Politicians often opt for a short-term strategy with quick wins to have a positive influence on voting behaviour. The Municipal Council of Aalter cannot be accused of that.

On the contrary: the council has been playing a pioneering role when it comes to forward thinking. Today it has once again shown itself to be a pioneer because, together with TomorrowLab, it is rolling out a unique communication solution. With an area of 8,192 hectares and a population of approximately 20,000, Aalter is one of the largest towns in East Flanders. Shortly, the boundaries will be changed slightly, as it will be merging with Knesselare (pop. 8,000) on 1 January 2019. Aalter is the town where Pieter De Crem has been Mayor since 1995. It is also a progressive local authority: ten years ago, the backoffice was completely digitalised and Aalter was the first Belgian local authority to be awarded ISO 9001 quality certification. Joachim De Vos, CEO of TomorrowLab: "That is precisely why Aalter finds it easier than most towns and villages to implement forward-looking solutions. Data and digitalisation are the most important facilitators for applying new technologies."

Pioneer in digitalisation

When Aalter started on digitalisation, it did not have any revolutionary ideas in mind. "In view of our location between Ghent and Bruges, there was a real chance that we would evolve into a dormitory town", says Alderwoman Bieke De Neve. "To avoid that, we always invested actively in the economy, amenities for young people and seniors, education, ... We soon discovered that we could achieve the success we were aiming for by listening to citizens and involving them in policy. Which requires good information and service provision. That was actually the trigger for digitalising everything in order to implement a quality system. In an organic way, other projects came out of that, such as a modern website, communication via Facebook and Twitter, live streaming of council meetings, etc."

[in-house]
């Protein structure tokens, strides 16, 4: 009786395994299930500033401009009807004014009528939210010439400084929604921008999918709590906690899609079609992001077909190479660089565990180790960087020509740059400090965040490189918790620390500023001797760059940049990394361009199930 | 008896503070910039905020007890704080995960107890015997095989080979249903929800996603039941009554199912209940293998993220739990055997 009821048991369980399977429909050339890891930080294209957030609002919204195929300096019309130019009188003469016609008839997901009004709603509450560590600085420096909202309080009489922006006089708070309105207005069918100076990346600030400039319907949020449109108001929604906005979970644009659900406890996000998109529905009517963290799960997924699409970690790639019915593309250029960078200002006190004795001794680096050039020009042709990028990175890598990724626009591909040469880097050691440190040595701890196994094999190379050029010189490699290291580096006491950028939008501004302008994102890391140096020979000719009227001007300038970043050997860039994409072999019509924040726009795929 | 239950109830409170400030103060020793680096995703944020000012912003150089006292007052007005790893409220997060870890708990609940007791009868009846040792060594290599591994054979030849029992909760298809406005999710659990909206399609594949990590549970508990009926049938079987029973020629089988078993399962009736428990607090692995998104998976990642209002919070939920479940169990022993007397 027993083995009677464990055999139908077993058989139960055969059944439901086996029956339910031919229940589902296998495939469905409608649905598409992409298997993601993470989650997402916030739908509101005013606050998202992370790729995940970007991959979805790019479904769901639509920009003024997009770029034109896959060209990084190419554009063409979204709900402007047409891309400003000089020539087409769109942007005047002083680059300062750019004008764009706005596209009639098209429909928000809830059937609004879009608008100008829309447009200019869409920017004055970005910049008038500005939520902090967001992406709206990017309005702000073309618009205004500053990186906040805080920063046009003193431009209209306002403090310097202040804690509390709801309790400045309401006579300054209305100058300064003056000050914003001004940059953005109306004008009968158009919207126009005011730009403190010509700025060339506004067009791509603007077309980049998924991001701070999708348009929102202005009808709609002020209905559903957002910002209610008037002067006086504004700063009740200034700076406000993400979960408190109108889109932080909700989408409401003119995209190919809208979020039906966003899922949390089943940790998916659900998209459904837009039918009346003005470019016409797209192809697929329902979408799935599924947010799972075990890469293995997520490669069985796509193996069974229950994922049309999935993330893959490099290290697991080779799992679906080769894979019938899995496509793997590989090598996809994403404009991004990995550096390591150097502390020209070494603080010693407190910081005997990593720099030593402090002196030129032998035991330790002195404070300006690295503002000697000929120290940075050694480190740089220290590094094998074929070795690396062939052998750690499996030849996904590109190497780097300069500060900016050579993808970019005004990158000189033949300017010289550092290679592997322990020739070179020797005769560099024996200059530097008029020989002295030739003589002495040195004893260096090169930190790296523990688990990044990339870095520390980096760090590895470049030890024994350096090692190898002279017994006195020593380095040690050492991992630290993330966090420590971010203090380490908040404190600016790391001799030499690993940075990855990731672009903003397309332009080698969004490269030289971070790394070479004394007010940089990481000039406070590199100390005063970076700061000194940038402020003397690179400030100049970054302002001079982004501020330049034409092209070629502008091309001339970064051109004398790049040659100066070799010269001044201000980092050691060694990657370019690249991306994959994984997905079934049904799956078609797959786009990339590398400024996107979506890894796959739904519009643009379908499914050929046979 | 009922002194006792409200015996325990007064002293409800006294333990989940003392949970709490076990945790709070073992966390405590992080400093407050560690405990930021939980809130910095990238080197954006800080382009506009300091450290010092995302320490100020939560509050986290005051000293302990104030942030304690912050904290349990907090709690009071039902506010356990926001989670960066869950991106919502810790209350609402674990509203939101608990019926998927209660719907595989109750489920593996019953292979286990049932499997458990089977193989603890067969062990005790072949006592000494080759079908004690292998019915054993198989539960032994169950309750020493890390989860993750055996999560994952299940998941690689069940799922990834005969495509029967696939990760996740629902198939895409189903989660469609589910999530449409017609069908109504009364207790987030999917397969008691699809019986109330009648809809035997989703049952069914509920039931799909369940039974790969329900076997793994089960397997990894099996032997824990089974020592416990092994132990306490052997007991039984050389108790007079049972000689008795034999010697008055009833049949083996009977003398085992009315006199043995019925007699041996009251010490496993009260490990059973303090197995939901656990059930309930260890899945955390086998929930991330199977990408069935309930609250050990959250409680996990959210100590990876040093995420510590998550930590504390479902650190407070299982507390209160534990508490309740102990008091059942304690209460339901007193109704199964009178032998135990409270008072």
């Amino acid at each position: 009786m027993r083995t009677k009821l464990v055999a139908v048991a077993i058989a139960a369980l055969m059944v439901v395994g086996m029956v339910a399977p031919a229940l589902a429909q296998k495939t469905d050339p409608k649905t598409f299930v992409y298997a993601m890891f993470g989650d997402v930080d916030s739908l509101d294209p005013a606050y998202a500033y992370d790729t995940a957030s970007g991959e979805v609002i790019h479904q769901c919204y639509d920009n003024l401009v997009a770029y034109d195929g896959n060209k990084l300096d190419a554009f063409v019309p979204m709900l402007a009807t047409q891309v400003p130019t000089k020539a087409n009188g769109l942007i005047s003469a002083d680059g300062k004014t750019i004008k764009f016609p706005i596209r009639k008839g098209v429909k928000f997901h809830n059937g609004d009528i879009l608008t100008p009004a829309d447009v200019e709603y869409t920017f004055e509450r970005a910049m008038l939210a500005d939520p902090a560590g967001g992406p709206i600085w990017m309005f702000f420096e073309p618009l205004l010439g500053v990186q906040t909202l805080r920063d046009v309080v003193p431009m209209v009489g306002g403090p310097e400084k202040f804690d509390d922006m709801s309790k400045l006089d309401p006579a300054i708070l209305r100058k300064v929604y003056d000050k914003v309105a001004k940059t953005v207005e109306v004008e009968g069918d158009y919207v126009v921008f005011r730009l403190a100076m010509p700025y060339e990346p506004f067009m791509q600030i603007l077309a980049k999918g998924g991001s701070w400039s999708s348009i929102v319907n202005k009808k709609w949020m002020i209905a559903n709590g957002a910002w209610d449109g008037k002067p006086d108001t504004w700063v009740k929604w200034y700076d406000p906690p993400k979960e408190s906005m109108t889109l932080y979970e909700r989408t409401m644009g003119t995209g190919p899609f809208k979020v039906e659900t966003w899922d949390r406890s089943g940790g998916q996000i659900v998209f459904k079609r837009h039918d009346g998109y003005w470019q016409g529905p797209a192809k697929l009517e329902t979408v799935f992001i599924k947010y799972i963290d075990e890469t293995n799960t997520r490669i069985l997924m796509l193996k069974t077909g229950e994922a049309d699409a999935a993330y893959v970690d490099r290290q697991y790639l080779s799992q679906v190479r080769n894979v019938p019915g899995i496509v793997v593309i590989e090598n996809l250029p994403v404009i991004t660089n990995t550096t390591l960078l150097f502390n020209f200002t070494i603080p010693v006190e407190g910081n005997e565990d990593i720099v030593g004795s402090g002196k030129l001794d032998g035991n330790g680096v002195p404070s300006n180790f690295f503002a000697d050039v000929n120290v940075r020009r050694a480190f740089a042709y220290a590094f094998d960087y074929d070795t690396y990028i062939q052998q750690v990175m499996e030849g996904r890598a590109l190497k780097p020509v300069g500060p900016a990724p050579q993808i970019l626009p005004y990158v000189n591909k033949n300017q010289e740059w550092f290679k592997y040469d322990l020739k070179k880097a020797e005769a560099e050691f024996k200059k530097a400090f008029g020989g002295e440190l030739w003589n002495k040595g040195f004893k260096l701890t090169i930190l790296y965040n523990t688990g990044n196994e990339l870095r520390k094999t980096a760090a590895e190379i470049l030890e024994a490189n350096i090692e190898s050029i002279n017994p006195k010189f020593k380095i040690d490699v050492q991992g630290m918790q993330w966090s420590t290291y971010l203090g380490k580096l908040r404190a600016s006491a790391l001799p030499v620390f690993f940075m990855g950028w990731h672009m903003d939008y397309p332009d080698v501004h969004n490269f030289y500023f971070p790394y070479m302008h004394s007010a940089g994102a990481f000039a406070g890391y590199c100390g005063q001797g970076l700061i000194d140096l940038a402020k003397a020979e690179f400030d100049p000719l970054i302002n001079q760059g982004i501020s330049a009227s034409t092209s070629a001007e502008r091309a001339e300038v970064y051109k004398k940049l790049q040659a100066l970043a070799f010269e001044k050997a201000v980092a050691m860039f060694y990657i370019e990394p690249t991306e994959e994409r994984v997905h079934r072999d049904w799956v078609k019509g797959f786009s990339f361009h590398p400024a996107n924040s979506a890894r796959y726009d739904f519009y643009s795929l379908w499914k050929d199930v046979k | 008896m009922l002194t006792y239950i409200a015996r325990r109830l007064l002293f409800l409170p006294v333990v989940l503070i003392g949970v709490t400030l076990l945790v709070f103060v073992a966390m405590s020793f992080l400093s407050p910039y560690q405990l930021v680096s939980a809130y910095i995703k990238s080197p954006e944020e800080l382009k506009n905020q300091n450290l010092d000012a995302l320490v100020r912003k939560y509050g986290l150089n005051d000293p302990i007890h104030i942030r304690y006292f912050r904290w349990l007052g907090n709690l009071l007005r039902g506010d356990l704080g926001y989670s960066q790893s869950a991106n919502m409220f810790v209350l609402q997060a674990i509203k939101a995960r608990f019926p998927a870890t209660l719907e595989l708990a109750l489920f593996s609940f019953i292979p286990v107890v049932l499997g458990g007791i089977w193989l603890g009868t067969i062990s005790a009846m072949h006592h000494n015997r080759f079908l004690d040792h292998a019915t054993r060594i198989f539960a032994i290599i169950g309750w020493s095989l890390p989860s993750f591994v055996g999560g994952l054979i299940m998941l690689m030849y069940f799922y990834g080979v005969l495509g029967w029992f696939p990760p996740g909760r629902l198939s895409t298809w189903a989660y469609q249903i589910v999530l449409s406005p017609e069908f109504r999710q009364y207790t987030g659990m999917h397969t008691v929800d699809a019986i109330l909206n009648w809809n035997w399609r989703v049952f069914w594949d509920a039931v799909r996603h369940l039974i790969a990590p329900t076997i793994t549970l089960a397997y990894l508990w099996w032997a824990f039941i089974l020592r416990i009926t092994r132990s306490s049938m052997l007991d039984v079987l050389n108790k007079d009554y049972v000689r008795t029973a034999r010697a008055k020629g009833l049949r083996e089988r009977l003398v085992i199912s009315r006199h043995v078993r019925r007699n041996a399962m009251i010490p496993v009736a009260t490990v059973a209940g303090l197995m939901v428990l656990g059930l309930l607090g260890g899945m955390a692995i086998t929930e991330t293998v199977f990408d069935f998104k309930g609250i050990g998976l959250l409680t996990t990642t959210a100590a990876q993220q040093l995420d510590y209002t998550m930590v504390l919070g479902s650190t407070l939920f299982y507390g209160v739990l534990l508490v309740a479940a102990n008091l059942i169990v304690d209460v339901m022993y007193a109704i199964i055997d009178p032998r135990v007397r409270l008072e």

In a search for the communication of the future

Last year Aalter decided the time was ripe to take another step forward. "Our information signs needed to be replaced", says Alderwoman De Neve. "Because communication is evolving so fast, we wondered whether it was a good idea to invest in new signs. And who could provide a better answer to that question than TomorrowLab? The solution that they come up with together can actually be described as revolutionary. The information signs were replaced by smart urban furniture: interactive signs that were set up everywhere in the local authority area. Alderwoman De Neve: "These not only display information messages but enable citizens to make direct contact with municipal services. For example, they can ask when the waste collection centre or the swimming pool is open, as well as whether their new identity card is ready yet. Because the signs work by using a large number of sensors and cameras, they offer many futuristic functionalities. This include counting the number of people attending events, so that the safety limit is not exceeded. Or indicating that there is too much ozone or pollen in the air." Joachim De Vos CEO of TomorrowLab: ‘The sky is the limit: smart urban furniture can be expanded with any sensors of modules. For example, Aalter will be able to link it in future to interactive smart lighting or dynamic traffic control systems.